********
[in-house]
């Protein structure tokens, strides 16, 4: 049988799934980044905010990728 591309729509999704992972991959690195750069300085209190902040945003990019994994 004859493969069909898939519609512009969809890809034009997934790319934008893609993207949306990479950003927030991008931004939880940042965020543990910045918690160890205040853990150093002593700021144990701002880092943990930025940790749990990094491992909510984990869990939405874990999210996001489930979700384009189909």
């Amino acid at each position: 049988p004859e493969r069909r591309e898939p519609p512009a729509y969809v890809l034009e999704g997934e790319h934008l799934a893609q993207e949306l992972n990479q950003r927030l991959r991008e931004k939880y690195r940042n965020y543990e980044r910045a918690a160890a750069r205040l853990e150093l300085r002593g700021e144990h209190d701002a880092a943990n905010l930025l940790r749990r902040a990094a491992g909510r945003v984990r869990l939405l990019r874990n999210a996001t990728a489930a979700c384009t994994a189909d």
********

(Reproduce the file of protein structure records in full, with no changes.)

[in-house]
């Protein structure tokens, strides 16, 4: 049988799934980044905010990728 591309729509999704992972991959690195750069300085209190902040945003990019994994 004859493969069909898939519609512009969809890809034009997934790319934008893609993207949306990479950003927030991008931004939880940042965020543990910045918690160890205040853990150093002593700021144990701002880092943990930025940790749990990094491992909510984990869990939405874990999210996001489930979700384009189909």
């Amino acid at each position: 049988p004859e493969r069909r591309e898939p519609p512009a729509y969809v890809l034009e999704g997934e790319h934008l799934a893609q993207e949306l992972n990479q950003r927030l991959r991008e931004k939880y690195r940042n965020y543990e980044r910045a918690a160890a750069r205040l853990e150093l300085r002593g700021e144990h209190d701002a880092a943990n905010l930025l940790r749990r902040a990094a491992g909510r945003v984990r869990l939405l990019r874990n999210a996001t990728a489930a979700c384009t994994a189909d």